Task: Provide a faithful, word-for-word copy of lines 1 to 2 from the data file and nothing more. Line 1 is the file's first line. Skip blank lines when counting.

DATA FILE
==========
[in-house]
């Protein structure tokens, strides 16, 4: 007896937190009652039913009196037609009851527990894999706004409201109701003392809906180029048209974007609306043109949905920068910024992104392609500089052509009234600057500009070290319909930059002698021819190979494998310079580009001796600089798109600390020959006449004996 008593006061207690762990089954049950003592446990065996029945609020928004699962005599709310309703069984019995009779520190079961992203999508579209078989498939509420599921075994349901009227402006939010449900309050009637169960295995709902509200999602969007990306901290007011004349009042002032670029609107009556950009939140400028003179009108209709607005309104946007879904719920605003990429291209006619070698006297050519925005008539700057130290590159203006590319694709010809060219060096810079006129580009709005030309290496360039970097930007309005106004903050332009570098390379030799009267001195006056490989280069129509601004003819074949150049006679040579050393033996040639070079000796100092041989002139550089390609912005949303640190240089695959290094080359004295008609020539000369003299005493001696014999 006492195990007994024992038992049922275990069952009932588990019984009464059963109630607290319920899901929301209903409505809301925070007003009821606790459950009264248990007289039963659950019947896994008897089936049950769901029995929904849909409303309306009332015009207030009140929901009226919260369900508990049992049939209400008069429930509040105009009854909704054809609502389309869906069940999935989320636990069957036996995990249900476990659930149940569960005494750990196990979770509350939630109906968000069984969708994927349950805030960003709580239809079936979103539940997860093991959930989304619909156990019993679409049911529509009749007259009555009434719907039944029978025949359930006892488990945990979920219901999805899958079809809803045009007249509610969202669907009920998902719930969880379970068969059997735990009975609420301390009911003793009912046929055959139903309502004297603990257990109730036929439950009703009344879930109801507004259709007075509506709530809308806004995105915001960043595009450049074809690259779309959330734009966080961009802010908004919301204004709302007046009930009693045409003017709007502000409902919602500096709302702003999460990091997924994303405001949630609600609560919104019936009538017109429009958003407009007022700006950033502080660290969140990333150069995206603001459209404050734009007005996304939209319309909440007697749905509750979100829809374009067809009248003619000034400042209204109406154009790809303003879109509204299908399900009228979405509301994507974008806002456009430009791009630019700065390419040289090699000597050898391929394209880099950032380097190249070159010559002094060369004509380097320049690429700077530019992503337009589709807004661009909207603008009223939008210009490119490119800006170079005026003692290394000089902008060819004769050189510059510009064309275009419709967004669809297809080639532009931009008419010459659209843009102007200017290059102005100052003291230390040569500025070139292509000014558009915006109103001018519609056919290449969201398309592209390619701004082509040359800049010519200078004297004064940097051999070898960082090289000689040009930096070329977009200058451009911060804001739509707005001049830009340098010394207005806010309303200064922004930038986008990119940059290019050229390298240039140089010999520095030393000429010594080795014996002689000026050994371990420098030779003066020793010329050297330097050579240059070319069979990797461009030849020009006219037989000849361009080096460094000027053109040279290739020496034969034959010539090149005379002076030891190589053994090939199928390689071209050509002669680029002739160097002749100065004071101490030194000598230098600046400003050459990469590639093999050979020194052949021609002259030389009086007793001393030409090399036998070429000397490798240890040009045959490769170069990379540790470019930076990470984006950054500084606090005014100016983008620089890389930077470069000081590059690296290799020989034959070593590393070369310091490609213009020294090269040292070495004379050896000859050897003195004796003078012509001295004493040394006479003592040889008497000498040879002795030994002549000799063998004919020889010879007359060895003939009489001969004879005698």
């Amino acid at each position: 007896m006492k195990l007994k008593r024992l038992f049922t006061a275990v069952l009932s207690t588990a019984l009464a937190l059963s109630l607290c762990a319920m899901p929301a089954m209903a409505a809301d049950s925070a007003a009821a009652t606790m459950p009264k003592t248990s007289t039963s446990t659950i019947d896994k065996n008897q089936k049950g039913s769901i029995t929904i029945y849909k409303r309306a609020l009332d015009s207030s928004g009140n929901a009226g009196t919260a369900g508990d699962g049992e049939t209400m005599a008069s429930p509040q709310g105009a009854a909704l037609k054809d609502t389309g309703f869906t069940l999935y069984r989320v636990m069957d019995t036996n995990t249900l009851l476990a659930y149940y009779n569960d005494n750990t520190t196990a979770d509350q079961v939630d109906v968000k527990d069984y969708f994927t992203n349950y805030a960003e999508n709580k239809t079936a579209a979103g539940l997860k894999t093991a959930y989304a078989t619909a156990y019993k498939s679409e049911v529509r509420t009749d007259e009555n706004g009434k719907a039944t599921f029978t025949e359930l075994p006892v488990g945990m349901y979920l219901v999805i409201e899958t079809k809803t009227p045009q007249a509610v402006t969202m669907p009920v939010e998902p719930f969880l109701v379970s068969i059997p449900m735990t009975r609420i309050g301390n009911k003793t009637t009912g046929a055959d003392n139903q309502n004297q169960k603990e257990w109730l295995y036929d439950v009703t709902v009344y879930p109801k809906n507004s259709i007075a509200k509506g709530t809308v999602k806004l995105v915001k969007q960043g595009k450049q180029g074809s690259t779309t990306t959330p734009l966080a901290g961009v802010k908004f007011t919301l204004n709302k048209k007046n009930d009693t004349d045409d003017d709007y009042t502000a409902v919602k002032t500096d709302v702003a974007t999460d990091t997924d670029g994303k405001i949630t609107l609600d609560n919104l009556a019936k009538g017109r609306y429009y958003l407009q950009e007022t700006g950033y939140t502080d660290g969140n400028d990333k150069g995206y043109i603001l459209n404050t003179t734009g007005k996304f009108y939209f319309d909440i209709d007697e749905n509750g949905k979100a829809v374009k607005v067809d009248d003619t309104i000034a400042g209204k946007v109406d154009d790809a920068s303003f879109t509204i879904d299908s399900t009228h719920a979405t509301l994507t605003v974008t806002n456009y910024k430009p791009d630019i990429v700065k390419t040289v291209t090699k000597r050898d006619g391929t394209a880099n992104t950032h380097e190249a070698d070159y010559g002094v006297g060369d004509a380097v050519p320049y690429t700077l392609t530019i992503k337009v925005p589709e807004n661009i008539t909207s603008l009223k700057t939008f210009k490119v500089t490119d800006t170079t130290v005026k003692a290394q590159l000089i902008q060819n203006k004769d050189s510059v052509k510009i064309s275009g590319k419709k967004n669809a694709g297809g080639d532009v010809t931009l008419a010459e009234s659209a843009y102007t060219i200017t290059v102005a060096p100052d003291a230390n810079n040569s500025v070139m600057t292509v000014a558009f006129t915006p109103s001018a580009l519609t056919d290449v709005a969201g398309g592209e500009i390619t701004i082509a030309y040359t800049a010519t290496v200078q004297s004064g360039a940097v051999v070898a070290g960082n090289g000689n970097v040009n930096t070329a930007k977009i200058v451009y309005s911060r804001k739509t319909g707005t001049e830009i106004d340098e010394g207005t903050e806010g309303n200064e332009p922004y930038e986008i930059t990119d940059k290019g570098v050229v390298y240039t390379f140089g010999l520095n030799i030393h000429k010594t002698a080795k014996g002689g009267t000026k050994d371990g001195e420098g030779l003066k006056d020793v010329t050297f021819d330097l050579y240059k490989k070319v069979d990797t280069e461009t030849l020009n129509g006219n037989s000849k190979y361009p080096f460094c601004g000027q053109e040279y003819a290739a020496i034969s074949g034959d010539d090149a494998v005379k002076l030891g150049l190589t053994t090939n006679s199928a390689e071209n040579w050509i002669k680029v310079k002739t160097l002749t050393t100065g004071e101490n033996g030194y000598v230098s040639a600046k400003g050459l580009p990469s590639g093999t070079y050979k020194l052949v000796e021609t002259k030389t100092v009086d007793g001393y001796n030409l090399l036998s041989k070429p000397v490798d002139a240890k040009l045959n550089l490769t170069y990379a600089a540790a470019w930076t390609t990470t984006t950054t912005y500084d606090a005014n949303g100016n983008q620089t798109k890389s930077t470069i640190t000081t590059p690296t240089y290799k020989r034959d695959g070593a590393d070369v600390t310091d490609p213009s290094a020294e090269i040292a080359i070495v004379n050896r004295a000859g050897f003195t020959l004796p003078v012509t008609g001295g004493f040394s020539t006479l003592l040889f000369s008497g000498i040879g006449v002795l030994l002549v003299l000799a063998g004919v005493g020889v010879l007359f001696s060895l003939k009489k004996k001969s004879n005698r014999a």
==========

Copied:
[in-house]
């Protein structure tokens, strides 16, 4: 007896937190009652039913009196037609009851527990894999706004409201109701003392809906180029048209974007609306043109949905920068910024992104392609500089052509009234600057500009070290319909930059002698021819190979494998310079580009001796600089798109600390020959006449004996 008593006061207690762990089954049950003592446990065996029945609020928004699962005599709310309703069984019995009779520190079961992203999508579209078989498939509420599921075994349901009227402006939010449900309050009637169960295995709902509200999602969007990306901290007011004349009042002032670029609107009556950009939140400028003179009108209709607005309104946007879904719920605003990429291209006619070698006297050519925005008539700057130290590159203006590319694709010809060219060096810079006129580009709005030309290496360039970097930007309005106004903050332009570098390379030799009267001195006056490989280069129509601004003819074949150049006679040579050393033996040639070079000796100092041989002139550089390609912005949303640190240089695959290094080359004295008609020539000369003299005493001696014999 006492195990007994024992038992049922275990069952009932588990019984009464059963109630607290319920899901929301209903409505809301925070007003009821606790459950009264248990007289039963659950019947896994008897089936049950769901029995929904849909409303309306009332015009207030009140929901009226919260369900508990049992049939209400008069429930509040105009009854909704054809609502389309869906069940999935989320636990069957036996995990249900476990659930149940569960005494750990196990979770509350939630109906968000069984969708994927349950805030960003709580239809079936979103539940997860093991959930989304619909156990019993679409049911529509009749007259009555009434719907039944029978025949359930006892488990945990979920219901999805899958079809809803045009007249509610969202669907009920998902719930969880379970068969059997735990009975609420301390009911003793009912046929055959139903309502004297603990257990109730036929439950009703009344879930109801507004259709007075509506709530809308806004995105915001960043595009450049074809690259779309959330734009966080961009802010908004919301204004709302007046009930009693045409003017709007502000409902919602500096709302702003999460990091997924994303405001949630609600609560919104019936009538017109429009958003407009007022700006950033502080660290969140990333150069995206603001459209404050734009007005996304939209319309909440007697749905509750979100829809374009067809009248003619000034400042209204109406154009790809303003879109509204299908399900009228979405509301994507974008806002456009430009791009630019700065390419040289090699000597050898391929394209880099950032380097190249070159010559002094060369004509380097320049690429700077530019992503337009589709807004661009909207603008009223939008210009490119490119800006170079005026003692290394000089902008060819004769050189510059510009064309275009419709967004669809297809080639532009931009008419010459659209843009102007200017290059102005100052003291230390040569500025070139292509000014558009915006109103001018519609056919290449969201398309592209390619701004082509040359800049010519200078004297004064940097051999070898960082090289000689040009930096070329977009200058451009911060804001739509707005001049830009340098010394207005806010309303200064922004930038986008990119940059290019050229390298240039140089010999520095030393000429010594080795014996002689000026050994371990420098030779003066020793010329050297330097050579240059070319069979990797461009030849020009006219037989000849361009080096460094000027053109040279290739020496034969034959010539090149005379002076030891190589053994090939199928390689071209050509002669680029002739160097002749100065004071101490030194000598230098600046400003050459990469590639093999050979020194052949021609002259030389009086007793001393030409090399036998070429000397490798240890040009045959490769170069990379540790470019930076990470984006950054500084606090005014100016983008620089890389930077470069000081590059690296290799020989034959070593590393070369310091490609213009020294090269040292070495004379050896000859050897003195004796003078012509001295004493040394006479003592040889008497000498040879002795030994002549000799063998004919020889010879007359060895003939009489001969004879005698």